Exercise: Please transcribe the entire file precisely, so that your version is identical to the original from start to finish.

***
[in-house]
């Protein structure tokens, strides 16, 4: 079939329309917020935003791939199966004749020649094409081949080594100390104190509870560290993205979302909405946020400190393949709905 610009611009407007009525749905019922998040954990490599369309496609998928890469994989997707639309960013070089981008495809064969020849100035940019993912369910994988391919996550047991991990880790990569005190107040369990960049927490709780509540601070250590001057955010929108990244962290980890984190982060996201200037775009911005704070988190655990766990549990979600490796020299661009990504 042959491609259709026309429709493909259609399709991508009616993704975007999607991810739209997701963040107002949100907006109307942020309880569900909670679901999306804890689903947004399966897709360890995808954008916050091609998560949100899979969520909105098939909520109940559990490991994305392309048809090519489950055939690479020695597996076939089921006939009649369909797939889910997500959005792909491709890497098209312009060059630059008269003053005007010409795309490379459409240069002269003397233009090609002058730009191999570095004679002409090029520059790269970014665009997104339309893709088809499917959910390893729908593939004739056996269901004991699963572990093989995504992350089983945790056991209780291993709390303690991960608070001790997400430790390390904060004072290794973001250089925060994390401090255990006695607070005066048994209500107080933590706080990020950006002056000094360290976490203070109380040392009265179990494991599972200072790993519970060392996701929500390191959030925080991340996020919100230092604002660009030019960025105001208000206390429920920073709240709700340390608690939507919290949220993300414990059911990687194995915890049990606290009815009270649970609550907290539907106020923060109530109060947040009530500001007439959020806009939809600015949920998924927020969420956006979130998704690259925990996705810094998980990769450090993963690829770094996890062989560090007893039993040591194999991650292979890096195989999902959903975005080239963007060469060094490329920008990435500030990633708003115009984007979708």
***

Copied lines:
[in-house]
């Protein structure tokens, strides 16, 4: 079939329309917020935003791939199966004749020649094409081949080594100390104190509870560290993205979302909405946020400190393949709905 610009611009407007009525749905019922998040954990490599369309496609998928890469994989997707639309960013070089981008495809064969020849100035940019993912369910994988391919996550047991991990880790990569005190107040369990960049927490709780509540601070250590001057955010929108990244962290980890984190982060996201200037775009911005704070988190655990766990549990979600490796020299661009990504 042959491609259709026309429709493909259609399709991508009616993704975007999607991810739209997701963040107002949100907006109307942020309880569900909670679901999306804890689903947004399966897709360890995808954008916050091609998560949100899979969520909105098939909520109940559990490991994305392309048809090519489950055939690479020695597996076939089921006939009649369909797939889910997500959005792909491709890497098209312009060059630059008269003053005007010409795309490379459409240069002269003397233009090609002058730009191999570095004679002409090029520059790269970014665009997104339309893709088809499917959910390893729908593939004739056996269901004991699963572990093989995504992350089983945790056991209780291993709390303690991960608070001790997400430790390390904060004072290794973001250089925060994390401090255990006695607070005066048994209500107080933590706080990020950006002056000094360290976490203070109380040392009265179990494991599972200072790993519970060392996701929500390191959030925080991340996020919100230092604002660009030019960025105001208000206390429920920073709240709700340390608690939507919290949220993300414990059911990687194995915890049990606290009815009270649970609550907290539907106020923060109530109060947040009530500001007439959020806009939809600015949920998924927020969420956006979130998704690259925990996705810094998980990769450090993963690829770094996890062989560090007893039993040591194999991650292979890096195989999902959903975005080239963007060469060094490329920008990435500030990633708003115009984007979708």